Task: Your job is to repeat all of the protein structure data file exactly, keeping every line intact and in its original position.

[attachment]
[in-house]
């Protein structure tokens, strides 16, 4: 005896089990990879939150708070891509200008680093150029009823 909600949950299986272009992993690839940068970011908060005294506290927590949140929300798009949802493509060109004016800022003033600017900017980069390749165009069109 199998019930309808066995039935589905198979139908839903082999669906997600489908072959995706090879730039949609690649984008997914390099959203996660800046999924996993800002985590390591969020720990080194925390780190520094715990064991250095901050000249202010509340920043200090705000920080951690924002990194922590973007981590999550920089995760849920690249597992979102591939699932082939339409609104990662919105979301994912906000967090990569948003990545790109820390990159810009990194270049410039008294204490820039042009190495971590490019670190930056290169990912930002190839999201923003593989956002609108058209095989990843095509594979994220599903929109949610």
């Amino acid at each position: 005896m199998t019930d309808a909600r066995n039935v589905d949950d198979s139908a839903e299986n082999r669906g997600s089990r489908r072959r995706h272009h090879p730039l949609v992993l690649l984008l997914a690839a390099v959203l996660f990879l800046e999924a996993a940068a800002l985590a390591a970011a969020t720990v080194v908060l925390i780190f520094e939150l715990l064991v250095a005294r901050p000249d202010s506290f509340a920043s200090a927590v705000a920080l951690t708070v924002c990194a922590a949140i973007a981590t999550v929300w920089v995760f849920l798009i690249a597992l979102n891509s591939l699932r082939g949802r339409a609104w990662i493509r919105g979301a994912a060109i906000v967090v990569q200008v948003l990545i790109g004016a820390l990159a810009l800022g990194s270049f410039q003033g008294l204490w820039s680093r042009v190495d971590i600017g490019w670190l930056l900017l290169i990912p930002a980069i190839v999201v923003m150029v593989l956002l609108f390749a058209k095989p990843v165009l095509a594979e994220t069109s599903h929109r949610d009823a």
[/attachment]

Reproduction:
[in-house]
């Protein structure tokens, strides 16, 4: 005896089990990879939150708070891509200008680093150029009823 909600949950299986272009992993690839940068970011908060005294506290927590949140929300798009949802493509060109004016800022003033600017900017980069390749165009069109 199998019930309808066995039935589905198979139908839903082999669906997600489908072959995706090879730039949609690649984008997914390099959203996660800046999924996993800002985590390591969020720990080194925390780190520094715990064991250095901050000249202010509340920043200090705000920080951690924002990194922590973007981590999550920089995760849920690249597992979102591939699932082939339409609104990662919105979301994912906000967090990569948003990545790109820390990159810009990194270049410039008294204490820039042009190495971590490019670190930056290169990912930002190839999201923003593989956002609108058209095989990843095509594979994220599903929109949610």
């Amino acid at each position: 005896m199998t019930d309808a909600r066995n039935v589905d949950d198979s139908a839903e299986n082999r669906g997600s089990r489908r072959r995706h272009h090879p730039l949609v992993l690649l984008l997914a690839a390099v959203l996660f990879l800046e999924a996993a940068a800002l985590a390591a970011a969020t720990v080194v908060l925390i780190f520094e939150l715990l064991v250095a005294r901050p000249d202010s506290f509340a920043s200090a927590v705000a920080l951690t708070v924002c990194a922590a949140i973007a981590t999550v929300w920089v995760f849920l798009i690249a597992l979102n891509s591939l699932r082939g949802r339409a609104w990662i493509r919105g979301a994912a060109i906000v967090v990569q200008v948003l990545i790109g004016a820390l990159a810009l800022g990194s270049f410039q003033g008294l204490w820039s680093r042009v190495d971590i600017g490019w670190l930056l900017l290169i990912p930002a980069i190839v999201v923003m150029v593989l956002l609108f390749a058209k095989p990843v165009l095509a594979e994220t069109s599903h929109r949610d009823a």